Well, it’s almost Father’s Day again, which means most of us will spend our Saturday wandering around Home Depot, looking for something—anything— we haven’t seen in Dad’s garage yet. Why the procrastination? Why the lack of imagination? Because shopping for Dad is tough.
…Almost as tough as B2B content marketing, and for some strikingly similar reasons. For example:
1. Dads don't care about fluff.
Don’t give Dad a macaroni necklace or some trinket wrapped in tissue paper. Don’t spend $2.99 on a greeting card that plays music when you open it. Giving Dad fluff is worse than giving nothing at all.
B2B audiences are a lot like Dad in that they want something solid and functional (a substantive white paper or a webinar) on the receiving end of an exchange. They like getting their hands on material with clear direction and obvious utility because…
2. Dads are busy.
By the time you’re wiping the Fruit Loops off your chin, Dad has been at work for six hours. He has three teams to coach, two faucets that need fixing, maybe a second job after dinner... And have you seen the front lawn lately? Dad’s attacking it now, before the neighbors’ dandelion crop begins to take root on his side of the fence.
Unlike some B2C consumers, who spend their free time gobbling up videos and articles about favorite products, B2B buyers visit websites solely to get sh*t done. You’ll have to pardon them if they don’t pause to leave a thoughtful comment at the end of your “XYZ Solutions” blog; they needed those tips to solve an actual problem.
3. Dads are accountable.
Why can’t I jump off the shed into the pool? Why must I wear a dorky pom-pom hat while waiting at the bus stop? Why do I need to go to bed early— a month before Daylight Savings Time?
It’s not just because he says so (contrary to the popular refrain). It’s because when you inevitably break your leg, or catch pneumonia, or sleep through fourth grade, Dad is responsible.
B2B buyers have similar pressure on their shoulders. Many of them are company owners, presidents, or CFOs. If they make bad decisions, lots of other people are affected.
4. Dads are complex.
Dads don’t always talk a lot—certainly not about their many accomplishments and talents. But that’s because the stuff they’re good at (skipping rocks, removing splinters, warding off boogey men) is extremely niche. You sure as heck can’t illustrate Dad’s expertise on a Pinterest board.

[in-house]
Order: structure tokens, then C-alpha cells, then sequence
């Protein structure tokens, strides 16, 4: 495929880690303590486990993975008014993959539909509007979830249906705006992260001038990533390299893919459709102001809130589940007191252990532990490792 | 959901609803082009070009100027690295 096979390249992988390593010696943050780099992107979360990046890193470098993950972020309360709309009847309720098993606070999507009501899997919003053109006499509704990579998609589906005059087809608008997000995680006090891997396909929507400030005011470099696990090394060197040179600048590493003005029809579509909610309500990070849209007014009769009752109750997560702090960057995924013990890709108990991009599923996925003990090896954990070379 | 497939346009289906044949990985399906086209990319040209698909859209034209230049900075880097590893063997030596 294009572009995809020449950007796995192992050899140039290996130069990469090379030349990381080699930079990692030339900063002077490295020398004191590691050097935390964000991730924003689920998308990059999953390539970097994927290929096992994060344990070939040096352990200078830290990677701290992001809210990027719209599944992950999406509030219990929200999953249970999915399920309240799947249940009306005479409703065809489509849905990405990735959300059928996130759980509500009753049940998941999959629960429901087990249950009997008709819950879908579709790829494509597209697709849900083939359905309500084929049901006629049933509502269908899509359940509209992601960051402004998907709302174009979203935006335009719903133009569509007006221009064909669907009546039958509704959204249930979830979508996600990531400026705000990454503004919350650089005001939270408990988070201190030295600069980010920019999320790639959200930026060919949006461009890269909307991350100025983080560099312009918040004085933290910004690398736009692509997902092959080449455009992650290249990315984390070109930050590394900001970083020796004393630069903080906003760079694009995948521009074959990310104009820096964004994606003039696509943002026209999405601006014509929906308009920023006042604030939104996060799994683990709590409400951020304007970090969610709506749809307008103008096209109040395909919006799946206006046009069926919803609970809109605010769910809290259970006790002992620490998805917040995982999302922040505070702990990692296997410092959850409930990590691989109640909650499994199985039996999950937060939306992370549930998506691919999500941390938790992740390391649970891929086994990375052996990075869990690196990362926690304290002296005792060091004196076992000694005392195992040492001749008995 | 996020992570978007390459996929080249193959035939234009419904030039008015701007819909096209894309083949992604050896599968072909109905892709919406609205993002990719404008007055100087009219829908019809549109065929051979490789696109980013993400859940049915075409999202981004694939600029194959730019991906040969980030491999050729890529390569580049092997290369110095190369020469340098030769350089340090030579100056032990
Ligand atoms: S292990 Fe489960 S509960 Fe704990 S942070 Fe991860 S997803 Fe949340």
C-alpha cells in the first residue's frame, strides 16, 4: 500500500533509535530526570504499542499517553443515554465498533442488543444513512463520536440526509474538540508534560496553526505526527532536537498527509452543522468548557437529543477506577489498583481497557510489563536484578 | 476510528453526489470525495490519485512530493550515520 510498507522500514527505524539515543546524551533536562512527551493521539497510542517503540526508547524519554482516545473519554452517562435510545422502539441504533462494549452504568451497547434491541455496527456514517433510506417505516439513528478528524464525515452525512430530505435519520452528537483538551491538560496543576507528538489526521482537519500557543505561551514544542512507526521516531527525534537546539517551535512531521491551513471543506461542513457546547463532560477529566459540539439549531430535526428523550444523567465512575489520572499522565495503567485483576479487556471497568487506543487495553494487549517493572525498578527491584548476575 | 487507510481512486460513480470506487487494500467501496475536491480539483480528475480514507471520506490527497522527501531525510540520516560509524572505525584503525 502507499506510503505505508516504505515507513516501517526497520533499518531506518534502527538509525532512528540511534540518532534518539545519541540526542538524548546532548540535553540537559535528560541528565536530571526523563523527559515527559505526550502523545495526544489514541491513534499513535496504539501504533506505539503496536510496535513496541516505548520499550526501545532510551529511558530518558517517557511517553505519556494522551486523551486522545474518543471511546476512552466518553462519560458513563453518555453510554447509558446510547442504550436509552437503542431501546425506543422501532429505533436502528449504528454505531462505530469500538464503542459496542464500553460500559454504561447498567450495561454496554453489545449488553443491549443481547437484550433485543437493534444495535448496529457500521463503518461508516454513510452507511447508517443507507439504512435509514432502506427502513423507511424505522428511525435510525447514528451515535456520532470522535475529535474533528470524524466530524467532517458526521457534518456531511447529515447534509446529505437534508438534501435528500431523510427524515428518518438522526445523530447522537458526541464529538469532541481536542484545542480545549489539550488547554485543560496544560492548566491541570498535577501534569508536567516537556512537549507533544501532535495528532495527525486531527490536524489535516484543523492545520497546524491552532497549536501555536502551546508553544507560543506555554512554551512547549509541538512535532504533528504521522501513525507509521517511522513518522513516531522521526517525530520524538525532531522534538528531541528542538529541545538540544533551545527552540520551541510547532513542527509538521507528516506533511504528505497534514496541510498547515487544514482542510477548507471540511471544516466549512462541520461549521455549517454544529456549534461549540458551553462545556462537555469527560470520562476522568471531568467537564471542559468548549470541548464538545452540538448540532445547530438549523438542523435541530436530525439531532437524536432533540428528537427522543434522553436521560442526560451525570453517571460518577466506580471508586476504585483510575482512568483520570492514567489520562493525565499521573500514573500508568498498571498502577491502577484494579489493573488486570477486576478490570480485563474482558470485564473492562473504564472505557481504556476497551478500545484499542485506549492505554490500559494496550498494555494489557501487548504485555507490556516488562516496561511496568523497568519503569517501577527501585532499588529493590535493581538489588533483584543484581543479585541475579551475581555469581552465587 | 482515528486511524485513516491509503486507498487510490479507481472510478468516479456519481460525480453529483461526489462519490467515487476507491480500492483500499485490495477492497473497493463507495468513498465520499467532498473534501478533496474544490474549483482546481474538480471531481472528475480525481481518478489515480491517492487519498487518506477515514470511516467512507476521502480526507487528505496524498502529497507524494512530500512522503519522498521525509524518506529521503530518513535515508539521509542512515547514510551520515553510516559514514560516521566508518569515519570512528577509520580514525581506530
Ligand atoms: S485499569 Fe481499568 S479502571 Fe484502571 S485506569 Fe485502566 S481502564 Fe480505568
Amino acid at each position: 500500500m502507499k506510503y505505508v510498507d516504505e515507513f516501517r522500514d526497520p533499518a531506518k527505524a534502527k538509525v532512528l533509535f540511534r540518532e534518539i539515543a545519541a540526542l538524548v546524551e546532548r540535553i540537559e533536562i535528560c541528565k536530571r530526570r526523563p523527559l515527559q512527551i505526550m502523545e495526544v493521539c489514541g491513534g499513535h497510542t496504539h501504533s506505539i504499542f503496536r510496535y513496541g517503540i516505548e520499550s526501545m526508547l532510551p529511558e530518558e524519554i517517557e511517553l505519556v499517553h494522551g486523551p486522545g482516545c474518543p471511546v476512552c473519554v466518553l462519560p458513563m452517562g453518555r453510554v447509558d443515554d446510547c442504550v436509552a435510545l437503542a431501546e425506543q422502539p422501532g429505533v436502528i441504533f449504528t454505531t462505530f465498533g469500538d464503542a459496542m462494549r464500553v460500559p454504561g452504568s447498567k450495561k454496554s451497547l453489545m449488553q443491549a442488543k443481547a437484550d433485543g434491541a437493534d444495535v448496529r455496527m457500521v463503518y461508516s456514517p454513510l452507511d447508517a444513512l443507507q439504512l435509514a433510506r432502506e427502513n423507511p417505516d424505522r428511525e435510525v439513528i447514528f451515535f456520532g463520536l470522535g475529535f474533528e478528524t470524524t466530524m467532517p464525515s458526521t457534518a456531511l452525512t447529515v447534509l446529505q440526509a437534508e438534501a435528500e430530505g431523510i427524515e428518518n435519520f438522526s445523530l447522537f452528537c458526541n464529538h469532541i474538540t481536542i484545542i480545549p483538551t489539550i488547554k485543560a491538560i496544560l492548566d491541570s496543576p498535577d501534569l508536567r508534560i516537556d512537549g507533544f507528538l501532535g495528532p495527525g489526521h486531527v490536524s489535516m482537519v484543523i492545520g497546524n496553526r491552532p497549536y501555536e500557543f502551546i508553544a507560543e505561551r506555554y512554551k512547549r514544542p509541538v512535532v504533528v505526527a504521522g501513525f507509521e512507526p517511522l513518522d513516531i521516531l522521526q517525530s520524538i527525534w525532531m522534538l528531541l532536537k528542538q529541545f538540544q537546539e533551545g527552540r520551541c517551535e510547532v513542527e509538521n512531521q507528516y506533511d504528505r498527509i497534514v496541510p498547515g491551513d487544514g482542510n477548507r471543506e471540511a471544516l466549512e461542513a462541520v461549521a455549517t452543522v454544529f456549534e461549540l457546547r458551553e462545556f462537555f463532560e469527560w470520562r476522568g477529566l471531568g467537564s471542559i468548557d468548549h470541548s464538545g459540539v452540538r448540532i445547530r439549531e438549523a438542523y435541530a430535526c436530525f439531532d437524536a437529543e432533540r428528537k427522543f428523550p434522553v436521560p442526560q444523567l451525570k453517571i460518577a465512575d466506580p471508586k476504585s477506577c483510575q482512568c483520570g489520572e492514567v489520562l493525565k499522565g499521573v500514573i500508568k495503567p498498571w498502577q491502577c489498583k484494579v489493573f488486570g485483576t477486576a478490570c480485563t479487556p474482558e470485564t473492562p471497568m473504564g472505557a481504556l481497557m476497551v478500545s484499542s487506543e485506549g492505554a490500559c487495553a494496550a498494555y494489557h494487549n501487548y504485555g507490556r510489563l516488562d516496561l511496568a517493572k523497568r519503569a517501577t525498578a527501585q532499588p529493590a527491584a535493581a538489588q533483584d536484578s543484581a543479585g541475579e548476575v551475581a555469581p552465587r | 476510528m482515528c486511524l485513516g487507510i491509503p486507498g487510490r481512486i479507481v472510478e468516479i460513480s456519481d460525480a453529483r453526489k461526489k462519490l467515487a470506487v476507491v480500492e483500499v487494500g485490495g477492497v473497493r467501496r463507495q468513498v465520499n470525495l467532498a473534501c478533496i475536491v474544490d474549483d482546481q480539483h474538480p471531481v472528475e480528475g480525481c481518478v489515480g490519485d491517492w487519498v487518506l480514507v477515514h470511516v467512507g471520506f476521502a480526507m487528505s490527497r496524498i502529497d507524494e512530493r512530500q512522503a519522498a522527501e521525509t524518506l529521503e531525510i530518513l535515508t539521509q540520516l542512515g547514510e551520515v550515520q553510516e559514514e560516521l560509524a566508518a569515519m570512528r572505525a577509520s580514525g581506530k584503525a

B2B buyers have complex interests, too. From a laymen’s perspective, their work is impossibly specific. So B2B content marketing partners have to deliver boatloads of experience— interviewing and collaborating with technical subject matter experts. Anyone can bring readers to a website about flat-screens or French fries. Only a true B2B marketing expert can drive qualified leads to a webpage about two-factor authentication solutions for enterprise IT.
5. Dads are creatures of habit.
When Dad realizes it’s time for a dentist appointment, you can be sure he’s not Googling the closest, most convenient provider. Dad would rather go to the same 90-year-old dentist he went to as a kid (even if the dentist stops to nap, mid-rinse).
B2B buyers may be similarly leery of a splashy website attached to a name they’ve never heard before. They need proof points that reflect status and approval among industry peers—especially if they already have a go-to vendor in place.
Accordingly, B2B marketing strategy revolves around social proof and brand equity—placing guest articles in prominent trade journals, gathering testimonials and positive reviews, showcasing relevant trust symbols, issuing press releases, and compiling standout case studies to illustrate recent success stories. (Imagine Dad getting to examine new porcelain veneers on all his poker buddies.)
Okay, okay… Before you decide this is a painfully stereotypical and reductive analogy, let’s be clear: we know moms, dads, and marketers of all stripes are up against tough challenges. And we’re not trying to say men define the business-to-business landscape, either. We work with equal numbers of men and women from industrial manufacturing, technology, healthcare, and entrepreneurial companies targeting B2B buyer segments.
Our main point is that not every content marketing agency understands B2B quite like us.
One final comparison: We love our dads. And we love B2B content marketing. We spend the whole year cooking up smart, effective ways to attract and convert our clients’ distinct audiences. Unfortunately, with our attention focused on all that’s new in B2B marketing, Dad might be stuck with a fluff gift after all… Any ideas?